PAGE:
Amusement park rides are designed to entertain and delight adults and children. But the very nature of what makes them fun – the thrill of a fast ride that careens you up and down hills and through loops – can be the very thing that makes amusement park rides dangerous. There are well-maintained parks and those that are not, and chances are, you may not know the difference by looking at them.
In Kentucky, one of the most recent amusement park accidents that comes to mind is an incident at Six Flags in Louisville, Kentucky, which is now closed. In 2007, a 16-year-old girl was riding the Superman Tower of Power ride, which takes riders straight up 20 stories and drops them towards the ground at speeds up to 54 miles per hour. A cable on the ride became loose and wrapped around the girls’ feet, severing her feet. The ride was immediately closed, and the girls’ family successfully sued the park.
Also in Louisville, the Louisville Zoo faced lawsuits from patrons who were riding on a small train meant to carry children and their parents when it went careening out of control. The Zoo train was closed for four years. Although the Zoo itself could not be sued, a judge ruled, the individual employees operating the train could, and were. Injuries from that accident were severe for some of the riders. One man had his leg pinned under the train and had a series of eight surgeries to repair the damage. He had missed 18 months of work at the time of the lawsuit. A small child had disfiguring face injuries, and many others were injured in other ways.
As with those cases, different legal claims are available to people who have been injured on an amusement park ride. Although the specific claim depends on the nature of the incident or accident, two of the most common are negligence and product liability. Injuries do not have to be that severe to recover.
To receive a legal remedy for negligence, the amusement park accident needs to have occurred because of the carelessness of a park worker or employee. In most negligence claims, the plaintiff needs to prove that the law required the defendant to be reasonably careful, that the defendant was not careful, and that this carelessness caused the plaintiff to be injured. The amusement park is responsible for the actions of its employees, as the parks hire and train their workers in the operations of rides – or at least the amusement parks should.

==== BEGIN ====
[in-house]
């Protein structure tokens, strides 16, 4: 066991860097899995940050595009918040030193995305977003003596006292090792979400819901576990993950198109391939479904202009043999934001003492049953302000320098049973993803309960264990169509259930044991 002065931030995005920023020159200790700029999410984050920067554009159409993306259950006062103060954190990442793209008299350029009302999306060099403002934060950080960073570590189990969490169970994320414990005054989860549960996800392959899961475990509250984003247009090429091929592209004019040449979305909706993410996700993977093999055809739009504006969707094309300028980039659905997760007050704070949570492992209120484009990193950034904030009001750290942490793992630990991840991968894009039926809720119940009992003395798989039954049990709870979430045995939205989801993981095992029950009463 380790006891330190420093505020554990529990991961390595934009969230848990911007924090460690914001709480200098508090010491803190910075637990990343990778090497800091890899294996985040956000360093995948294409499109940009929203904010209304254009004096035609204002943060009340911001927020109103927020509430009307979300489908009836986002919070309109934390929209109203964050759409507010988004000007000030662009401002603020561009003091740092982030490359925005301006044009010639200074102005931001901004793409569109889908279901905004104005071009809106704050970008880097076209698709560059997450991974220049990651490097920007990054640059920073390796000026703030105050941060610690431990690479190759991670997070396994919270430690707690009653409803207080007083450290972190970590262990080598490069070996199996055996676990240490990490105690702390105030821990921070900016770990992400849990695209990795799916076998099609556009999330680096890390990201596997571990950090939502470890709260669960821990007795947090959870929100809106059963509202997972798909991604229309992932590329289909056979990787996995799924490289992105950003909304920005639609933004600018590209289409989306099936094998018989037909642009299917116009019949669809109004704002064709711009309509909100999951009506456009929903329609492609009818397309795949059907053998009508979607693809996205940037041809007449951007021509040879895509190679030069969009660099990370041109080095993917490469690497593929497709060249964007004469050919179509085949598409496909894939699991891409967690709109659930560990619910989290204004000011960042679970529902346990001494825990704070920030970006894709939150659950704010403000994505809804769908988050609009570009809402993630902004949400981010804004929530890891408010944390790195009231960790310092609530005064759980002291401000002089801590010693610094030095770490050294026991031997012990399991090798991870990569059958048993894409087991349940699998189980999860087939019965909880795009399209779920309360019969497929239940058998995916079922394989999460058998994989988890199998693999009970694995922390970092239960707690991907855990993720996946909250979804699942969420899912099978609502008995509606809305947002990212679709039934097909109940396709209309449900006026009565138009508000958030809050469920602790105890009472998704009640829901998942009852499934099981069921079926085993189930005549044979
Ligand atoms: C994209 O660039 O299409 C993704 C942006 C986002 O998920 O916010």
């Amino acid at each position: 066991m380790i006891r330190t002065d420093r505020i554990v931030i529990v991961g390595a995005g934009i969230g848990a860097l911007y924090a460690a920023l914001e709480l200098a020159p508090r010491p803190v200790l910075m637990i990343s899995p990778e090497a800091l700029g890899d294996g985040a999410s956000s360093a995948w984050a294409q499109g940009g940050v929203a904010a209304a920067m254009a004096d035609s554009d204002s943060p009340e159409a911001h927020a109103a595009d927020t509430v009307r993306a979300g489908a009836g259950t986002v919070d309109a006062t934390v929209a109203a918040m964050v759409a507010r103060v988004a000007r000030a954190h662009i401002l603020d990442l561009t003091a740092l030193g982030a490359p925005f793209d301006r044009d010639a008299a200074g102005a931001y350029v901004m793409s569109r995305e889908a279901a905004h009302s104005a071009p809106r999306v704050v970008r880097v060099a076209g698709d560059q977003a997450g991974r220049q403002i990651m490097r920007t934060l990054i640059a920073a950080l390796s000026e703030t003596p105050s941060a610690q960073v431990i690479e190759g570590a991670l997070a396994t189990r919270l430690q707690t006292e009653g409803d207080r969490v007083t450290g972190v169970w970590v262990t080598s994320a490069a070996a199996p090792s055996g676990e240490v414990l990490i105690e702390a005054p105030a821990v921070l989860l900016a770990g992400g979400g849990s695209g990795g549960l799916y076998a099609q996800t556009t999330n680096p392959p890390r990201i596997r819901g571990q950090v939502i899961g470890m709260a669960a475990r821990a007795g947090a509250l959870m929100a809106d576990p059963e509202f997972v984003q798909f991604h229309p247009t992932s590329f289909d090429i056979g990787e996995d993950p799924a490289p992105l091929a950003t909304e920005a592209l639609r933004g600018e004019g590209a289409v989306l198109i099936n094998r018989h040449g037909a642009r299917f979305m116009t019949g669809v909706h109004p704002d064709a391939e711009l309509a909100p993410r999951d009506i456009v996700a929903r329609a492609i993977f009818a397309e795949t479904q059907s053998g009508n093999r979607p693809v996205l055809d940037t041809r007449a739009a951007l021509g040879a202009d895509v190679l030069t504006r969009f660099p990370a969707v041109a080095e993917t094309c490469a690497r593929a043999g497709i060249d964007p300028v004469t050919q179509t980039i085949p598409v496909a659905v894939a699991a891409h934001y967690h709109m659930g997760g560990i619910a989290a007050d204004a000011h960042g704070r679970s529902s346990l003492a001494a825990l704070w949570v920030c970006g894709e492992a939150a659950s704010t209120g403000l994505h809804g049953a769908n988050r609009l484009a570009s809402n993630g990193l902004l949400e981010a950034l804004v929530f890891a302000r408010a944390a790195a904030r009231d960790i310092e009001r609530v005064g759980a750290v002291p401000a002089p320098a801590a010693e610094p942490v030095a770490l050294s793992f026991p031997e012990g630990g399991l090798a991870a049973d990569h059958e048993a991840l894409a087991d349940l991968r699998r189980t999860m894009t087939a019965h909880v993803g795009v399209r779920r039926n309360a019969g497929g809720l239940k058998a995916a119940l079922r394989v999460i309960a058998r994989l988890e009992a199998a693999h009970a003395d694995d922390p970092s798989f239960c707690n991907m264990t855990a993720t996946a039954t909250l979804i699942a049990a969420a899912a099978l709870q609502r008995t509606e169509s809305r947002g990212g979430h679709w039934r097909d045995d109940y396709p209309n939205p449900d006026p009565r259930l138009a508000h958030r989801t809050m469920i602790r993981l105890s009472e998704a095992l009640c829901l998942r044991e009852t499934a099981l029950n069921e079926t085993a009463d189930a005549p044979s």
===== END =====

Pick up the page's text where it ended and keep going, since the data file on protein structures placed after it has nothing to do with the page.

So if an employee is negligent, injured parties may sue the park for that employee’s actions. The park or its employees may be negligent by doing something or by failing to do something. Those acts of negligence can include, but are not limited to, the following:
- Improperly loading or over loading the ride with weight to one side
- posting signs that don’t adequately warn riders of the risks involved
- failing to properly train ride operators
- failing to maintain equipment in a safe condition
- failing to regularly inspect the rides
- improperly operating a ride, or
- providing incorrect or hard to understand instructions to riders.
In some cases, amusement park rides are not properly maintained, or are defective from the time those rides are installed. Each ride needs to be maintained, inspected and tested periodically by the amusement park, and are also subject to inspections by a state agency. An example of a faulty design of a ride could be the design of a lap bar, which could unlatch mid-ride and send the rider crashing to the ground.
Structural or design defects in the ride itself may give rise to defective product liability claims against the manufacturer of the ride or the maker of the defective part. In these claims, plaintiffs must prove that the structure, equipment, or part was defective and that the defect specifically caused injury or death to the victim.
Disclaimers on tickets are not enough for amusement parks to avoid liability for injuries sustained at their parks. If used, such a disclaimer will appear as legal language saying you absolve the park of all liability if you or someone with you is injured or dies while at the park. These defenses are so general that they rarely work in court. Judges know that most patrons don’t read the disclaimer and usually rule that the disclaimers are so vague and all-inclusive that they are patently unreasonable.
In addition, it’s questionable, at best, whether a child or teenager that is legally unable to enter into a contract can be held to what the amusement park is attempting to do (absolve itself of legal liability) via the disclaimer.
If you or someone you love has been injured in an accident at an amusement park, please contact our firm, English, Lucas, Priest and Owsley, LLP. We can assist you with your case against the amusement park, insurance carriers and other organizations that should be held accountable for their actions. Contact me, attorney Kyle Roby, at (270) 781-6500 or email@example.com.